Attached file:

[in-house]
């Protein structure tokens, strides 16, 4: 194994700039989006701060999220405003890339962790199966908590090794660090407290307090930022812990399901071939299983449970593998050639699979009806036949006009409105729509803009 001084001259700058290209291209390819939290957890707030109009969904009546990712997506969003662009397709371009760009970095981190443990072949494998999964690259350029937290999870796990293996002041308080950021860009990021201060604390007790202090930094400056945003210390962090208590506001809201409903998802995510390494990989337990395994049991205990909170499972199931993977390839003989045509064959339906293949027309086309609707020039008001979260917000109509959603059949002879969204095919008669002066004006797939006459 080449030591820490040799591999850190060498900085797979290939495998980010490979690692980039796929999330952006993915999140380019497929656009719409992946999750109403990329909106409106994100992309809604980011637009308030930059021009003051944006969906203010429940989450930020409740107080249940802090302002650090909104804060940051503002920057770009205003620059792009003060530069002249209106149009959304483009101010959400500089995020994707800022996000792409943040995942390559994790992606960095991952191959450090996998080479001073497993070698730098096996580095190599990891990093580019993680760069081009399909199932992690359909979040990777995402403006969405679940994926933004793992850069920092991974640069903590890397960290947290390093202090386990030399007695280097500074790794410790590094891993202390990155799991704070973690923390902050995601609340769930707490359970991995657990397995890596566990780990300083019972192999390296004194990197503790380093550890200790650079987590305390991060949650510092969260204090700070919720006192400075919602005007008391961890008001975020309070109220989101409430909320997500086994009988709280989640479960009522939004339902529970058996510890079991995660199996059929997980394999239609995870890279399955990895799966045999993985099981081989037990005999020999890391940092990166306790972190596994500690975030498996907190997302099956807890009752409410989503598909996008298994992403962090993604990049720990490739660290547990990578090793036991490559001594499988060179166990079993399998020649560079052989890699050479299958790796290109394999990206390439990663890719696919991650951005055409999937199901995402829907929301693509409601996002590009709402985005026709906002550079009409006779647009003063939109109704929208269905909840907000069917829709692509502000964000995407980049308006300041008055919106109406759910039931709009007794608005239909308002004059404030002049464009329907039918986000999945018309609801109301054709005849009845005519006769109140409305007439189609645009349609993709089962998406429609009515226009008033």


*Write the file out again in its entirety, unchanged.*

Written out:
[in-house]
């Protein structure tokens, strides 16, 4: 194994700039989006701060999220405003890339962790199966908590090794660090407290307090930022812990399901071939299983449970593998050639699979009806036949006009409105729509803009 001084001259700058290209291209390819939290957890707030109009969904009546990712997506969003662009397709371009760009970095981190443990072949494998999964690259350029937290999870796990293996002041308080950021860009990021201060604390007790202090930094400056945003210390962090208590506001809201409903998802995510390494990989337990395994049991205990909170499972199931993977390839003989045509064959339906293949027309086309609707020039008001979260917000109509959603059949002879969204095919008669002066004006797939006459 080449030591820490040799591999850190060498900085797979290939495998980010490979690692980039796929999330952006993915999140380019497929656009719409992946999750109403990329909106409106994100992309809604980011637009308030930059021009003051944006969906203010429940989450930020409740107080249940802090302002650090909104804060940051503002920057770009205003620059792009003060530069002249209106149009959304483009101010959400500089995020994707800022996000792409943040995942390559994790992606960095991952191959450090996998080479001073497993070698730098096996580095190599990891990093580019993680760069081009399909199932992690359909979040990777995402403006969405679940994926933004793992850069920092991974640069903590890397960290947290390093202090386990030399007695280097500074790794410790590094891993202390990155799991704070973690923390902050995601609340769930707490359970991995657990397995890596566990780990300083019972192999390296004194990197503790380093550890200790650079987590305390991060949650510092969260204090700070919720006192400075919602005007008391961890008001975020309070109220989101409430909320997500086994009988709280989640479960009522939004339902529970058996510890079991995660199996059929997980394999239609995870890279399955990895799966045999993985099981081989037990005999020999890391940092990166306790972190596994500690975030498996907190997302099956807890009752409410989503598909996008298994992403962090993604990049720990490739660290547990990578090793036991490559001594499988060179166990079993399998020649560079052989890699050479299958790796290109394999990206390439990663890719696919991650951005055409999937199901995402829907929301693509409601996002590009709402985005026709906002550079009409006779647009003063939109109704929208269905909840907000069917829709692509502000964000995407980049308006300041008055919106109406759910039931709009007794608005239909308002004059404030002049464009329907039918986000999945018309609801109301054709005849009845005519006769109140409305007439189609645009349609993709089962998406429609009515226009008033």